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Narcotic insecticide

Duration: 02:43

Millipedes are extremely poisonous, but in Madagascar they are gathered with enthusiasm by black lemurs. They don't eat their prize finds, they just annoy them by biting them gently. The millipedes spray out defensive chemicals, including cyanide, which the lemurs spread over their fur. Lemurs crave these dangerous substances and grab every millipede within reach. The poisons are thought to repel insects and keep malaria carrying mosquitoes at bay. As the self anointing ritual continues, the lemurs enter a blissful state. The secretions seem to act as a narcotic, giving the lemur pleasure as a reward. This drug habit must be harmful, but the benefits of the insecticide must outweigh the risks. Millipedes usually survive the experience relatively unscathed, but the lemur takes a little longer to recover.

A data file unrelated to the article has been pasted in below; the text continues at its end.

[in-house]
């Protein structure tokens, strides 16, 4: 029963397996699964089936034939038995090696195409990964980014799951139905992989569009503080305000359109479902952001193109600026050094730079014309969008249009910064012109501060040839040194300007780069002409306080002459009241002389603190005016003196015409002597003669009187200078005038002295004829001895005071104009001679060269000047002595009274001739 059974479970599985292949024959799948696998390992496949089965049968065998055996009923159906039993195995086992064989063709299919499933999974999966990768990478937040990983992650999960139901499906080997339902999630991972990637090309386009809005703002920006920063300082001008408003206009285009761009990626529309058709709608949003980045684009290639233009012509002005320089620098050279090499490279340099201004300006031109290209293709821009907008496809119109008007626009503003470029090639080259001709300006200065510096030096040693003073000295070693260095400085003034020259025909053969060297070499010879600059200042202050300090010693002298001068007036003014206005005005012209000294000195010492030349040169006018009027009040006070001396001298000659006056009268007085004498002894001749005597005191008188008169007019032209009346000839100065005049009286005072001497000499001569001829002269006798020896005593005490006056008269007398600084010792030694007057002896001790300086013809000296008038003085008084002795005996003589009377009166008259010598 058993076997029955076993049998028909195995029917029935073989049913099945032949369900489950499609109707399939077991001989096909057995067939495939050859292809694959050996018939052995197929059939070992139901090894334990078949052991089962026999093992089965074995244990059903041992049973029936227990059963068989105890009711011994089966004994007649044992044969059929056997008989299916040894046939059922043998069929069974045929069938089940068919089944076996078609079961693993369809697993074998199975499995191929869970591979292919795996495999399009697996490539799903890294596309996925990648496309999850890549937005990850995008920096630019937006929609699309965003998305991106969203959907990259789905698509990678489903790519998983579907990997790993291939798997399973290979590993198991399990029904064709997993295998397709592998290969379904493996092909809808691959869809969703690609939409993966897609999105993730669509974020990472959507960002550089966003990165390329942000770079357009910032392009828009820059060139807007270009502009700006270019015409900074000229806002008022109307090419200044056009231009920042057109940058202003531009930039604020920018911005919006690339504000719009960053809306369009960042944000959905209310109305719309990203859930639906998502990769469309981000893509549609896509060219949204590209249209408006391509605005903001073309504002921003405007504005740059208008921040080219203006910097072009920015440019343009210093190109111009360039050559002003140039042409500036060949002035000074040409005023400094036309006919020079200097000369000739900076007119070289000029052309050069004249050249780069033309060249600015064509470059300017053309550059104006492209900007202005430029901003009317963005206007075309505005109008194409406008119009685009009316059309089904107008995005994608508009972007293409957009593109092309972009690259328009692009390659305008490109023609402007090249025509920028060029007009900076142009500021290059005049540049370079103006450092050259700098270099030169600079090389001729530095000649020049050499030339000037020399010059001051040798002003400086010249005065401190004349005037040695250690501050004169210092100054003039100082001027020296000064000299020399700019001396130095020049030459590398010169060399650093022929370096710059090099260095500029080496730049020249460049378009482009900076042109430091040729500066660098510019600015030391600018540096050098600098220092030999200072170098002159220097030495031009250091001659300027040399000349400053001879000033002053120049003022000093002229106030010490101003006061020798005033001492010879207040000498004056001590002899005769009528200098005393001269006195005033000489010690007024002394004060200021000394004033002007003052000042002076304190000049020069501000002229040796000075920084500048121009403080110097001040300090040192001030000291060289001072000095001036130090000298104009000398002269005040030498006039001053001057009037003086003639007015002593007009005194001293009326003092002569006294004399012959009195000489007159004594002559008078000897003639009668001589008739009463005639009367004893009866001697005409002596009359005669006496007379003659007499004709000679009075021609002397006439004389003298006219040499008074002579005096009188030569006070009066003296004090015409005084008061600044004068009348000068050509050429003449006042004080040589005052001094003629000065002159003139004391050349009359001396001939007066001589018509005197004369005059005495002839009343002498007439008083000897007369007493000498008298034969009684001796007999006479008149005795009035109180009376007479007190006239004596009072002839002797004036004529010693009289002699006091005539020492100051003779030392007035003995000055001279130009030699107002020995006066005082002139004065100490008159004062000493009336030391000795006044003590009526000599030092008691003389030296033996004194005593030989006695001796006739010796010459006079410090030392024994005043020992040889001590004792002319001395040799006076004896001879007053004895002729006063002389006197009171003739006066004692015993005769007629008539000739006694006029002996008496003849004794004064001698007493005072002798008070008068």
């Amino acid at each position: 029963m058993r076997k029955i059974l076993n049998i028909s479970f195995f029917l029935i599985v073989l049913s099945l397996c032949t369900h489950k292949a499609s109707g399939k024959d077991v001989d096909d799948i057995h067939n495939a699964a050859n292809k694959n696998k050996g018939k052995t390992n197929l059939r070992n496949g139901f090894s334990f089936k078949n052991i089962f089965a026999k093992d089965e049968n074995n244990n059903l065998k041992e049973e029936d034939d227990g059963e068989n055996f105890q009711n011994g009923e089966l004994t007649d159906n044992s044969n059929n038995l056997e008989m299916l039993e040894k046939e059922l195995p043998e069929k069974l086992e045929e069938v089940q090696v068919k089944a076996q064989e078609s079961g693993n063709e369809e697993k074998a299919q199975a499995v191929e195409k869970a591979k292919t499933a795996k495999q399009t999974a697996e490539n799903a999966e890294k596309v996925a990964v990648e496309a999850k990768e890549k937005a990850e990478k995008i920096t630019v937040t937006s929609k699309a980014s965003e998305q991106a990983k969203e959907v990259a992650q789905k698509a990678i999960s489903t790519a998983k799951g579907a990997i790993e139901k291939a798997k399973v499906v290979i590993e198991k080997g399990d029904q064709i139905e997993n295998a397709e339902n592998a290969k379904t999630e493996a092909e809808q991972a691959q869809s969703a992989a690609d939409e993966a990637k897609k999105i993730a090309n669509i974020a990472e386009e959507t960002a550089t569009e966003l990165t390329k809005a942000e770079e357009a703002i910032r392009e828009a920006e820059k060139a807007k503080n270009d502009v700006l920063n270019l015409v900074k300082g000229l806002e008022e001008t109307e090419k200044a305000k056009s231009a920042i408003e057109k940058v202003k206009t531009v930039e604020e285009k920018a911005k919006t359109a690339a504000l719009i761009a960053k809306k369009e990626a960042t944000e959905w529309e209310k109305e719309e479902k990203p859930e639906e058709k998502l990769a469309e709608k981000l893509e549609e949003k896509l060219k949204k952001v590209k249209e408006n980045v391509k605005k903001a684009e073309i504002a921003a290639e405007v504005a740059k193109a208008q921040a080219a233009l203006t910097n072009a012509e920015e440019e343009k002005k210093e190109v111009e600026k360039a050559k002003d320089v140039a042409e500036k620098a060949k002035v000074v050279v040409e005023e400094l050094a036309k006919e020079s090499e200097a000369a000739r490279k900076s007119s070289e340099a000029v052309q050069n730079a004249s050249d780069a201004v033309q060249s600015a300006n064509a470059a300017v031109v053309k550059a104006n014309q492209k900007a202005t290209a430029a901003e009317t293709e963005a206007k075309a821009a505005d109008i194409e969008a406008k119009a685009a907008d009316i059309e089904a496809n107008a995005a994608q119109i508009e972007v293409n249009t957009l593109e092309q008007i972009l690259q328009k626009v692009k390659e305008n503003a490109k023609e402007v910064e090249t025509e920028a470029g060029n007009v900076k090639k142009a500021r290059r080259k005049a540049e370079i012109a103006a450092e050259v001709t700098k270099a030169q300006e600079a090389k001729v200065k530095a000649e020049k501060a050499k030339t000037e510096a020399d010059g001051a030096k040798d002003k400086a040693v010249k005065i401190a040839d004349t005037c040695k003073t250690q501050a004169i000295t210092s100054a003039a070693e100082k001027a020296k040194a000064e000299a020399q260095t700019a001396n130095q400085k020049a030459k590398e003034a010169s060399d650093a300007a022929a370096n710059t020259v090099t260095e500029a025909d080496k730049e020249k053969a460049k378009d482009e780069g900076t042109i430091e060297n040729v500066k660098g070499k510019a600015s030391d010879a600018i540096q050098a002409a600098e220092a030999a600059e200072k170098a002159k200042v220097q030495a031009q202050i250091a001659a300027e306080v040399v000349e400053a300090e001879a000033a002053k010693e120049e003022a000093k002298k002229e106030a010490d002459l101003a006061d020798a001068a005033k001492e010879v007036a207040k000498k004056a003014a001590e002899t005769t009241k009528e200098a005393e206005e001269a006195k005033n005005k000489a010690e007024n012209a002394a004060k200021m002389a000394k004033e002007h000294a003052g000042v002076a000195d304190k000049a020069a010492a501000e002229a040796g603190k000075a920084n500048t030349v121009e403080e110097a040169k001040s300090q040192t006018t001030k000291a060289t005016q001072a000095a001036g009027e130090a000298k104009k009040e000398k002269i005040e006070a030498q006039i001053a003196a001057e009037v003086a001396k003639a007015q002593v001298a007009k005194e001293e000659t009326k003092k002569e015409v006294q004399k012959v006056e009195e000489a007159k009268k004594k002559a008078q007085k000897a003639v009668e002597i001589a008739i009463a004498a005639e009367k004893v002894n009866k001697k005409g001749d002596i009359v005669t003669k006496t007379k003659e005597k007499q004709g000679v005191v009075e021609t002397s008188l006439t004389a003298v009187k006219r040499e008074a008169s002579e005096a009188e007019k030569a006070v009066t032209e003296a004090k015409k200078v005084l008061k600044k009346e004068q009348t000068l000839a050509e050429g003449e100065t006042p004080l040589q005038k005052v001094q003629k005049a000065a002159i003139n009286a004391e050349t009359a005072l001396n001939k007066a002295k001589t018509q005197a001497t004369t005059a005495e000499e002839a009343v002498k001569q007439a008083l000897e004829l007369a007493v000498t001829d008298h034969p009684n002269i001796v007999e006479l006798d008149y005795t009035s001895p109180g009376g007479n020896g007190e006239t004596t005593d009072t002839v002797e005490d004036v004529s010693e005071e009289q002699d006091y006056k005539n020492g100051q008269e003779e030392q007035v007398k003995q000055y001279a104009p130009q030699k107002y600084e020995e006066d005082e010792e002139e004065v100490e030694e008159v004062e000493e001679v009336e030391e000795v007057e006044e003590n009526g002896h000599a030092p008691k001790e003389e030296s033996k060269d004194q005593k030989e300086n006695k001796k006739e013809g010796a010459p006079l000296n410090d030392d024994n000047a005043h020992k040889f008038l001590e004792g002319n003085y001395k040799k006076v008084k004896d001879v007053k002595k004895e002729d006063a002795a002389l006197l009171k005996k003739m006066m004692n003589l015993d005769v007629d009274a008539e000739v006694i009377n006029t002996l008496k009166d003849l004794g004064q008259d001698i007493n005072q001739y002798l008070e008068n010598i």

Available since: Fri 5 Oct 2012

Credits

Narrator
Ciaran Mcmenamin
Camera Operator
Rod Clarke
Camera Operator
Steve Downer
Camera Operator
Warwick Sloss
Camera Operator
John Waters
Executive Producer
Keith Scholey
Director
John Downer

This clip is from

Weird Nature Peculiar Potions

6/6 A look at how a number of creatures take substances for pleasure or to cure ailments.

First broadcast: 09 May 2002

Image for Peculiar Potions Not currently available on BBC iPlayer

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